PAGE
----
You may be able to avoid arthritis flares with simple strategies such as sticking with your treatment plan, pacing yourself, protecting your joints, managing stress, getting enough sleep, and avoiding problem foods.

A Word From Verywell

When you're getting started with managing arthritis, it can seem overwhelming. To make it more approachable, just take one change at a time. See how much it helps, then move on to the next.

While following these strategies may make arthritis flares fewer and farther between, they're not a cure. You'll probably still have to manage a flare now and then.

9 Sources
Verywell Health uses only high-quality sources, including peer-reviewed studies, to support the facts within our articles. Read our editorial process to learn more about how we fact-check and keep our content accurate, reliable, and trustworthy.
  1. Bykerk VP, Bingham CO, Choy EH, et al. Identifying flares in rheumatoid arthritis: reliability and construct validation of the OMERACT RA Flare Core Domain SetRMD Open. 2016;2(1):e000225. doi:10.1136/rmdopen-2015-000225

  2. Bennett JM, Reeves G, Billman GE, Sturmberg JP. Inflammation–nature’s way to efficiently respond to all types of challenges: implications for understanding and managing “the epidemic” of chronic diseasesFront Med. 2018;5. doi:10.3389/fmed.2018.00316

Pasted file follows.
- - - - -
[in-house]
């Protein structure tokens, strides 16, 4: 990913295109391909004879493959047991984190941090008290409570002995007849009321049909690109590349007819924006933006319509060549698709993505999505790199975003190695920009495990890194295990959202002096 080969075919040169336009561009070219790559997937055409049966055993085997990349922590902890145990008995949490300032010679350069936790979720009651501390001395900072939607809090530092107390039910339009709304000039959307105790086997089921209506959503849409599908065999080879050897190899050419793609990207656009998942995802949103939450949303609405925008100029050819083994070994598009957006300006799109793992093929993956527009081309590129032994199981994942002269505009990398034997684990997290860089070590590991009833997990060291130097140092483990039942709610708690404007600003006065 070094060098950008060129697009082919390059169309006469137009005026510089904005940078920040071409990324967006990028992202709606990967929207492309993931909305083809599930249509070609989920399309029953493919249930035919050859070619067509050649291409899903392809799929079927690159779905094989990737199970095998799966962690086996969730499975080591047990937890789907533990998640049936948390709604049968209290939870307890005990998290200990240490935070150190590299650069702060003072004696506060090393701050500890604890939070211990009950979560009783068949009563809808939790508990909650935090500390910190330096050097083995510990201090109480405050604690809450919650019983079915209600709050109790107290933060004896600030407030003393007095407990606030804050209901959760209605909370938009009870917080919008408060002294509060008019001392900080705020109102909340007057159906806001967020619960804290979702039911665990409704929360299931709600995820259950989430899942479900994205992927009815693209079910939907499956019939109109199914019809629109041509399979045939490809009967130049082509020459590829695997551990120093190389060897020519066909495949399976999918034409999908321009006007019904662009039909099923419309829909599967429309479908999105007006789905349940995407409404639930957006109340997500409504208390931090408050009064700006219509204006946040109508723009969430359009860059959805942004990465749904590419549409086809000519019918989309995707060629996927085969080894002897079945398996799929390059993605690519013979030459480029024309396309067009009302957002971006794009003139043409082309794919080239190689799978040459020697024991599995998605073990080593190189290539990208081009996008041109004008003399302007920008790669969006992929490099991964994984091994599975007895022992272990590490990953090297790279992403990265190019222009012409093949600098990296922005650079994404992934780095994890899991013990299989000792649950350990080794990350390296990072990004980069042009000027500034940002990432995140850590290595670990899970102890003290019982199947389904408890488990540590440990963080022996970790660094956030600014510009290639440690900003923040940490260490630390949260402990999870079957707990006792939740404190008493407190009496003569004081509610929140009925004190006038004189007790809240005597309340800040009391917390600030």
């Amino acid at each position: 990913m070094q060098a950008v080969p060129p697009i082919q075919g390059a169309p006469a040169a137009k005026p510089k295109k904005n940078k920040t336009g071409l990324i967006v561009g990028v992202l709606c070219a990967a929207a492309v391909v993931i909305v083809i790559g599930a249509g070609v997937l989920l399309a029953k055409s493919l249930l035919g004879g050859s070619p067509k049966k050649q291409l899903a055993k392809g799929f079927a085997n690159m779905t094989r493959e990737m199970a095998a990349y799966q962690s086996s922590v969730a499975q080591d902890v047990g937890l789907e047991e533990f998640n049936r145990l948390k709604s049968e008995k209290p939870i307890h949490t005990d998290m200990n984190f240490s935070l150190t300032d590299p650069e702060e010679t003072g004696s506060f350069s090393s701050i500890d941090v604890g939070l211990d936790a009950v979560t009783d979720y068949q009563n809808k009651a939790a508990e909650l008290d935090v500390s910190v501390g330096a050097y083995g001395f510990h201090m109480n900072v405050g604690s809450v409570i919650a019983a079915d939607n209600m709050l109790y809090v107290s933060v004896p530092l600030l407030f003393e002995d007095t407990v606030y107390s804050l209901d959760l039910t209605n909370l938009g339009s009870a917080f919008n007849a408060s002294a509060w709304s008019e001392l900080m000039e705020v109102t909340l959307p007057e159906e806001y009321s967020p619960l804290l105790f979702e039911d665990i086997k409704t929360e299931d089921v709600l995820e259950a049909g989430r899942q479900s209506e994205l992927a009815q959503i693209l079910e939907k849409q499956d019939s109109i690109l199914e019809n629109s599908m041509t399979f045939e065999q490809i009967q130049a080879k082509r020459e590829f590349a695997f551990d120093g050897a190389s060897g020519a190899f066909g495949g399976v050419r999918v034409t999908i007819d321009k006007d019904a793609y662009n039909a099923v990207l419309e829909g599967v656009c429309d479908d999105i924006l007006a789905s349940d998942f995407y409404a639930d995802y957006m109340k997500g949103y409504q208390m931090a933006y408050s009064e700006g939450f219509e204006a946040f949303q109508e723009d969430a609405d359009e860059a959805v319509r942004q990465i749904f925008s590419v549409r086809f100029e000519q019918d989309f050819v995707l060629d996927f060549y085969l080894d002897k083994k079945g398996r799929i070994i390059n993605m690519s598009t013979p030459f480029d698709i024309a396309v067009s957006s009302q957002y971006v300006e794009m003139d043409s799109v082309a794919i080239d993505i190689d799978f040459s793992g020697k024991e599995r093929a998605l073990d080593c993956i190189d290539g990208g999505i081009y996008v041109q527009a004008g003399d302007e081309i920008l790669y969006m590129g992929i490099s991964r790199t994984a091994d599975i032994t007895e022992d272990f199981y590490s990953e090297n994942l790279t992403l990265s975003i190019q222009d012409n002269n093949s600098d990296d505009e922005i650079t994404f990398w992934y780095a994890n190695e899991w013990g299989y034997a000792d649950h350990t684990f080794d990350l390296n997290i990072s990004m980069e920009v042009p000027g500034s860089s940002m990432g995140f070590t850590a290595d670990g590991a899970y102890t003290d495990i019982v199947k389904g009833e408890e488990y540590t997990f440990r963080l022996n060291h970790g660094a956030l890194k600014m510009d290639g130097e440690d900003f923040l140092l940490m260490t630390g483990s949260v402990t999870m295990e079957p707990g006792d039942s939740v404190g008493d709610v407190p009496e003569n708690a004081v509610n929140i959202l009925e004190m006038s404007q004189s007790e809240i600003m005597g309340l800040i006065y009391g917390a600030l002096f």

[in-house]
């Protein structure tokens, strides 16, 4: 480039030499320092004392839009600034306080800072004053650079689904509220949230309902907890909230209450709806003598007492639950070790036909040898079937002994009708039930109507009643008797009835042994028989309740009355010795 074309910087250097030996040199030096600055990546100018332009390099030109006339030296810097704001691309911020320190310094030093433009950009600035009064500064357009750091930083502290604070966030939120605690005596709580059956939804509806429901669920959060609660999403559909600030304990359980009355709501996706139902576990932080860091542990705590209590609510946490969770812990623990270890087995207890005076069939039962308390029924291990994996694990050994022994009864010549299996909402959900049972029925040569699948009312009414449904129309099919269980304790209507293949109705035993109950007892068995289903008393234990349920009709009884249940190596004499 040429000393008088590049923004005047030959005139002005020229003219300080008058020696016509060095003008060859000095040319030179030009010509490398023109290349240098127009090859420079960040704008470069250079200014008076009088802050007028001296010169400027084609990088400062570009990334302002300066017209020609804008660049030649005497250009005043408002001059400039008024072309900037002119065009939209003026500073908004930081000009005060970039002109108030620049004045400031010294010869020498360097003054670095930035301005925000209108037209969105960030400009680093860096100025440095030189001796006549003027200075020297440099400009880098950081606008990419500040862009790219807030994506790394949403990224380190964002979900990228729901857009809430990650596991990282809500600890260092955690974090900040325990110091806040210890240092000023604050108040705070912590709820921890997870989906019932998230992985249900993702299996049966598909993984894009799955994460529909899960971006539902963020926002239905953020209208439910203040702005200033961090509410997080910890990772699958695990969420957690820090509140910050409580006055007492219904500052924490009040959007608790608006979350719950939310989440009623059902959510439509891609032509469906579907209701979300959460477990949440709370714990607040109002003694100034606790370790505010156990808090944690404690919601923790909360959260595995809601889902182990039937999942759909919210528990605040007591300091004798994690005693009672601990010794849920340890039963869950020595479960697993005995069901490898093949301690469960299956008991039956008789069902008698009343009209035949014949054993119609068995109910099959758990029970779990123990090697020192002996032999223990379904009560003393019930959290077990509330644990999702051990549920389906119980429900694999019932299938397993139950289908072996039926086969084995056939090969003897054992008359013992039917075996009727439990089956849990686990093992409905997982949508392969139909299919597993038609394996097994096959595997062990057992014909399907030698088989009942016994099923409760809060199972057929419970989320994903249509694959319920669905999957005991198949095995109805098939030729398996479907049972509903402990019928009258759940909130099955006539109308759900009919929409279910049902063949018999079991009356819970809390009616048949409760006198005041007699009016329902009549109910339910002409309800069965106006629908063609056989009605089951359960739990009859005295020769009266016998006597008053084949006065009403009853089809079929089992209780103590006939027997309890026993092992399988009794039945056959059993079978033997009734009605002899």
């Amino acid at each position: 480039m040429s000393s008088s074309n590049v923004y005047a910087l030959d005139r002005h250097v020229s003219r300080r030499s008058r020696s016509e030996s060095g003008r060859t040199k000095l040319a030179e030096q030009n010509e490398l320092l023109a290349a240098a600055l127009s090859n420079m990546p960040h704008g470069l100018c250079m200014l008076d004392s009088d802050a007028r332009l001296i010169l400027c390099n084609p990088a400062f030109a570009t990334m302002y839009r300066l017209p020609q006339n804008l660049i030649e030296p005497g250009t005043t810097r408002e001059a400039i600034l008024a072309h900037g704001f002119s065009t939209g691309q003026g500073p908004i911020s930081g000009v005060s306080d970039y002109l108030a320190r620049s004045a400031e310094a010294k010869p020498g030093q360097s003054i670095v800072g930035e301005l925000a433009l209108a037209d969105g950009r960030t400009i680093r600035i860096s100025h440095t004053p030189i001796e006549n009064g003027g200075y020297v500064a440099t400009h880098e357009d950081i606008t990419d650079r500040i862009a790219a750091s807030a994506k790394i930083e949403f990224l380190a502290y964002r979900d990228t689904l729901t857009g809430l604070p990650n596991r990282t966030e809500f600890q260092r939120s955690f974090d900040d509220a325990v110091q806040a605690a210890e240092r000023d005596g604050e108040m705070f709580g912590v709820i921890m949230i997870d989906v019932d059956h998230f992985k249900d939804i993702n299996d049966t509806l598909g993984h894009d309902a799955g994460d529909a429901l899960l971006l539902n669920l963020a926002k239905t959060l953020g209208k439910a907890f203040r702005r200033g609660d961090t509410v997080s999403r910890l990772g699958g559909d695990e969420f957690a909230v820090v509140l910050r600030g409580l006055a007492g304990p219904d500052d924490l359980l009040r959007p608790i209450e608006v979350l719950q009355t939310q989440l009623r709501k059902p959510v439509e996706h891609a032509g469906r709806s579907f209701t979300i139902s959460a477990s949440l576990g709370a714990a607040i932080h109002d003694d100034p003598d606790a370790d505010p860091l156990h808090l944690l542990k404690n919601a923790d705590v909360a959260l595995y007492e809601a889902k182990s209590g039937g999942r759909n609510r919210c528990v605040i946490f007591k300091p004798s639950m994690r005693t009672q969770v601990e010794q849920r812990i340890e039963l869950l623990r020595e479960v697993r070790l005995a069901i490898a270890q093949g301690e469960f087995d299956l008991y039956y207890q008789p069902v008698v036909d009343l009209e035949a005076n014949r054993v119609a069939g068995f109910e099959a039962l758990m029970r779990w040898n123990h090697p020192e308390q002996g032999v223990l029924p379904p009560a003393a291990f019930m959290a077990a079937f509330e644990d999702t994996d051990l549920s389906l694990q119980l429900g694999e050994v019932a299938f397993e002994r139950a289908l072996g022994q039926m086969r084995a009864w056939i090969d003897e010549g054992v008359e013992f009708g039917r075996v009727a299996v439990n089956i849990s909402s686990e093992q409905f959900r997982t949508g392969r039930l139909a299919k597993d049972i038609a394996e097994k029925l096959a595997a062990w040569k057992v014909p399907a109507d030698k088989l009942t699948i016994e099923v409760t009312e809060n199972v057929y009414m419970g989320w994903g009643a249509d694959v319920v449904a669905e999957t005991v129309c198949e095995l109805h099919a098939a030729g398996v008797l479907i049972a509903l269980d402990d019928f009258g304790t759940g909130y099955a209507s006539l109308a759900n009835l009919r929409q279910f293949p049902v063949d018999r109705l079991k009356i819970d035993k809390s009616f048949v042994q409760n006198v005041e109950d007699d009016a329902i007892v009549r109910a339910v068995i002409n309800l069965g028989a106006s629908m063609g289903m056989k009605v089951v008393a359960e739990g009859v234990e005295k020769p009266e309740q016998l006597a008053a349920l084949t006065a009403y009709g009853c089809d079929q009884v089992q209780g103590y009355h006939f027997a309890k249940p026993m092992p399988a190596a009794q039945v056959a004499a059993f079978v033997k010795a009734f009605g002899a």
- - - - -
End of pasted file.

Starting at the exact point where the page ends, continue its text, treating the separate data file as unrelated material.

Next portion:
3. Arthritis Foundation. Benefits of exercise for osteoarthritis.

  4. Arthritis Foundation. Best exercises for rheumatoid arthritis.

  5. Arthritis Foundation. What triggers an arthritis flare?.

  6. Yılmaz V, Umay E, Gündoğdu İ, Karaahmet ZÖ, Öztürk AE. Rheumatoid arthritis: Are psychological factors effective in disease flare?. Eur J Rheumatol. 2017;4(2):127-132. doi:10.5152/eurjrheum.2017.16100

  7. Grabovac I, Haider S, Berner C, et al. Sleep quality in patients with rheumatoid arthritis and associations with pain, disability, disease duration, and activityJ Clin Med. 2018;7(10):336. doi:10.3390/jcm7100336

  8. Centers for Disease Control and Prevention. How much sleep do I need?.

  9. Skoczyńska M, Świerkot J. The role of diet in rheumatoid arthritisReumatologia. 2018;56(4):259-267. doi:10.5114/reum.2018.77979

By Carol Eustice
Carol Eustice is a writer covering arthritis and chronic illness, who herself has been diagnosed with both rheumatoid arthritis and osteoarthritis.